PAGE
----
(Reuters) - When the fight for gender equality in golf is chronicled Augusta National will not be the key battle but it will be remembered as a provocative flashpoint and the site of another small victory this week when the club hosts a women’s tournament.
When the golfers tee it up for the final round of the Augusta National Women’s Amateur on Saturday they will take a shot at one of sport’s symbols of gender segregation, playing on a course that seven years ago did not even allow female members.
Once the sanctuary of some of the world’s most powerful men and home to the revered Masters tournament, Augusta National Golf Club for decades remained unmoved by outside influences.
Former Augusta chairman William “Hootie” Johnson in 2003 declared the club would not be forced into a decision on women members “at the point of a bayonet”.
Nearly a decade later in 2012, in the face of mounting pressure, the club opened its doors with former U.S. Secretary of State Condoleezza Rice and financier Darla Moore becoming the first women to don the iconic green jackets that distinguish members and Masters champions.
While the word historic has been attached to the inaugural Augusta National Women’s Amateur, Martha Burk, an activist who was on the frontline in the fight to get women into the club, has labeled it a public relations stunt.
Burk thrust the secretive club into the unwanted global spotlight in 2003 when the then chair of the National Council of Women’s Organizations staged a protest.
While the demonstration fizzled, Burk’s determination did not as she and her group mounted a campaign asking consumers to boycott Masters sponsors and companies whose CEOs were members of Augusta National.
That pressure along with lawsuits, Burk says, eventually opened the doors at Augusta National to women in 2012.
But since then, she believes there has been remarkably little progress and that it will take another 200 years for Augusta National membership to come close to being evenly split between men and women.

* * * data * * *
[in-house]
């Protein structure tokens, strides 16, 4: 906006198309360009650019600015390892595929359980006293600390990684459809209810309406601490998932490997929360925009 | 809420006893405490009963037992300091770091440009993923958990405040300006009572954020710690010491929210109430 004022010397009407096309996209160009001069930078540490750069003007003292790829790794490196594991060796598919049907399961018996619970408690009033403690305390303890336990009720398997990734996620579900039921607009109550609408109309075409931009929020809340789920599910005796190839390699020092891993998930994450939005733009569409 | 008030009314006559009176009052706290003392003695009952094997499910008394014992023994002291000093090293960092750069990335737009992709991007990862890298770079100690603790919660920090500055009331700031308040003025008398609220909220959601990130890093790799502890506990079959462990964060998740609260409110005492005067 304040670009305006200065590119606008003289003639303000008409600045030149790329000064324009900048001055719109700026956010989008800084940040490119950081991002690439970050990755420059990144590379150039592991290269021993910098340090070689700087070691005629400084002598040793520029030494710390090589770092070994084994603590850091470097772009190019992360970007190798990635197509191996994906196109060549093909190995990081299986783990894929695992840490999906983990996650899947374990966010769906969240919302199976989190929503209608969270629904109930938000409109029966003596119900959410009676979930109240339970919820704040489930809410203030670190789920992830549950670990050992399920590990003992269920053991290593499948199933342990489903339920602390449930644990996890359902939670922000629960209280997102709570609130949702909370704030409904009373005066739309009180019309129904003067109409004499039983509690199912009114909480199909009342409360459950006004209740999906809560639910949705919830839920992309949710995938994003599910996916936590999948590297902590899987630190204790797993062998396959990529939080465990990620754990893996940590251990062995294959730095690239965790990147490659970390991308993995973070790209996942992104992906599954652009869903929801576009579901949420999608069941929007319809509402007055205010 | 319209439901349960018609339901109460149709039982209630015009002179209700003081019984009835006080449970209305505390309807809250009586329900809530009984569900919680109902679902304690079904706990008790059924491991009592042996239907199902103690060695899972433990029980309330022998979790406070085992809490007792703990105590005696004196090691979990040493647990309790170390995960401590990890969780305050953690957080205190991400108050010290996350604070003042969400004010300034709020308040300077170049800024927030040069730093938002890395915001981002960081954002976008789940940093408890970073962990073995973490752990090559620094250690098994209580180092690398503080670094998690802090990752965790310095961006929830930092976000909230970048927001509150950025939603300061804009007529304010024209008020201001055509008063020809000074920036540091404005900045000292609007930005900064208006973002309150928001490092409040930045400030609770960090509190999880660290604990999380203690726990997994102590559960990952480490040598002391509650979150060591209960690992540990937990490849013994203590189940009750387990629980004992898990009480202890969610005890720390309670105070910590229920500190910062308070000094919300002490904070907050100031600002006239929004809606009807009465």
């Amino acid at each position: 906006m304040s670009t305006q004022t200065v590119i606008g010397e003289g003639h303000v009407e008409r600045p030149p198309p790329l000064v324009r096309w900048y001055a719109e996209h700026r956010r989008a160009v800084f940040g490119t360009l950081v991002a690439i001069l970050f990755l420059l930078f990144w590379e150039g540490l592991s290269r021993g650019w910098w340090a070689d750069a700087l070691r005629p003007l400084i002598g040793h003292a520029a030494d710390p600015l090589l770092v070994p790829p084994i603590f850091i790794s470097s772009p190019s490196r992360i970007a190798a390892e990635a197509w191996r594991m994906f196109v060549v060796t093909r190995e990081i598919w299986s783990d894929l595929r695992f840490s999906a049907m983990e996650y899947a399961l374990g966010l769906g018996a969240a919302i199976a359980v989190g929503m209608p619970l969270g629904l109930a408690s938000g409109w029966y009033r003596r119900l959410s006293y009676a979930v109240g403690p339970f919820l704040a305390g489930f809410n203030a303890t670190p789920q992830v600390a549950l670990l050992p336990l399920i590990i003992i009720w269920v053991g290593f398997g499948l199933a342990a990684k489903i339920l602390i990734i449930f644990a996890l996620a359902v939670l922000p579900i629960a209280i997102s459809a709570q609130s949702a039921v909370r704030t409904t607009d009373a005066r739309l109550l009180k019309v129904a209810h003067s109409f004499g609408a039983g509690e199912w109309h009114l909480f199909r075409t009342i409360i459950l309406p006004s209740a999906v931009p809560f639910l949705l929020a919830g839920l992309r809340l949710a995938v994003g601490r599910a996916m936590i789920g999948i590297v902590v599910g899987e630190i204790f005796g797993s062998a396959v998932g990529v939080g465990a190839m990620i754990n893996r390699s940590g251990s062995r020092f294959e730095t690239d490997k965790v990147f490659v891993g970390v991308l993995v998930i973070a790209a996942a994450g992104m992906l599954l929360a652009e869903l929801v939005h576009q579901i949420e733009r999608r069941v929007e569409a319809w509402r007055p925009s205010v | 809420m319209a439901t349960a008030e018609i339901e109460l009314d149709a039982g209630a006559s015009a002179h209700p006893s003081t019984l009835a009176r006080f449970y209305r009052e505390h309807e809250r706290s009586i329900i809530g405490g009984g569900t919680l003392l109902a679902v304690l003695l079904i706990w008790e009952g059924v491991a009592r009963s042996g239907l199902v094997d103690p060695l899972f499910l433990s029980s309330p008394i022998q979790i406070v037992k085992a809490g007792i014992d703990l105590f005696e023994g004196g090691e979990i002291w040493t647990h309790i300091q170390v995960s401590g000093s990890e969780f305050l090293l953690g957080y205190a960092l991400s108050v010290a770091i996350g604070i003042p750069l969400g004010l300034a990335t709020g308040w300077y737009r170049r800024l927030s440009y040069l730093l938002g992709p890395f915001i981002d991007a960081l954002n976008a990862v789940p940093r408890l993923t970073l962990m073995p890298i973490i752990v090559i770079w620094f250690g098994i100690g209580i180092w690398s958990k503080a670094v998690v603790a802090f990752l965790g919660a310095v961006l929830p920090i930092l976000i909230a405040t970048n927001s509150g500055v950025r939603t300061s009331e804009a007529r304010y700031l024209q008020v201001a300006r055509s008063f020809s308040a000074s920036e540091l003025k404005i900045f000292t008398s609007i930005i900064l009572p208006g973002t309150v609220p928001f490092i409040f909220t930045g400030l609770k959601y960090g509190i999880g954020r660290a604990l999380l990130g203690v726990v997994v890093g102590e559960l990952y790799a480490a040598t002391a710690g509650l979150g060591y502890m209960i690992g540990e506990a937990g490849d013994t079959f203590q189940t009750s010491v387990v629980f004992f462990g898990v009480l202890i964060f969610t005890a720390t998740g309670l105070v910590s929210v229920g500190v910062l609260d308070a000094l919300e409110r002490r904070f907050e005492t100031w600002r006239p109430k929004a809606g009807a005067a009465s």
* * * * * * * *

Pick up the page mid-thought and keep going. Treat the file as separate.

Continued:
“I see it (Augusta National Women’s Amateur) as a baby step, I wouldn’t even go as far as to say small step,” Burk told Reuters. “There’s more to it than that, it is a big PR deal.
“Let’s call it what it is, they are trying to give the illusion of progress.
“It is still boys club.”
No green jacket awaits the winner of the Augusta National Women’s Amateur and only the final round of the 54 hole tournament will be played at Augusta on Saturday, the first two rounds set for Wednesday and Thursday at Champions Retreat Golf Club in nearby Evans.
But tradition is the cornerstone of Augusta National’s brand and the club will honor it when the women visit.
Players will arrive by driving up leafy Magnolia Lane and just like the Masters there will be a ceremonial tee shot with LPGA greats Nancy Lopez, Seri Pak, Lorena Ochoa taking the honors.
The trophy presentation will also adhere to Masters tradition, a silver and gold Tiffany-designed cup on a magnolia base of made of wood taken from a magnolia tree at Augusta National, presented to the winner at the Butler Cabin.
“I think women have always sought the big spotlight,” said Paige MacKenzie, a former-top ranked amateur who will be part of NBC’s coverage of the final round, during a conference call. “They want the center court at Wimbledon, they want the main stage and now they have it.
“There are people within Augusta National that believe that women are worthy of this stage and have bought into what this event could be.”
The logical next step would be playing all three rounds at Augusta but many have bigger dreams, including a women’s Masters.
“Things at Augusta don’t happen very rapidly,” said Kay Cockerill, a two-time U.S. Women’s Amateur champion who will also be part of NBC’s coverage team. “They’re sort of a slow-moving wheel, and the wheel is moving.
“You have to start somewhere.
“I don’t know if you have to have a women’s Masters but I’d like to pipe dream and think that would be the ultimate end point.”
Editing by Christian Radnedge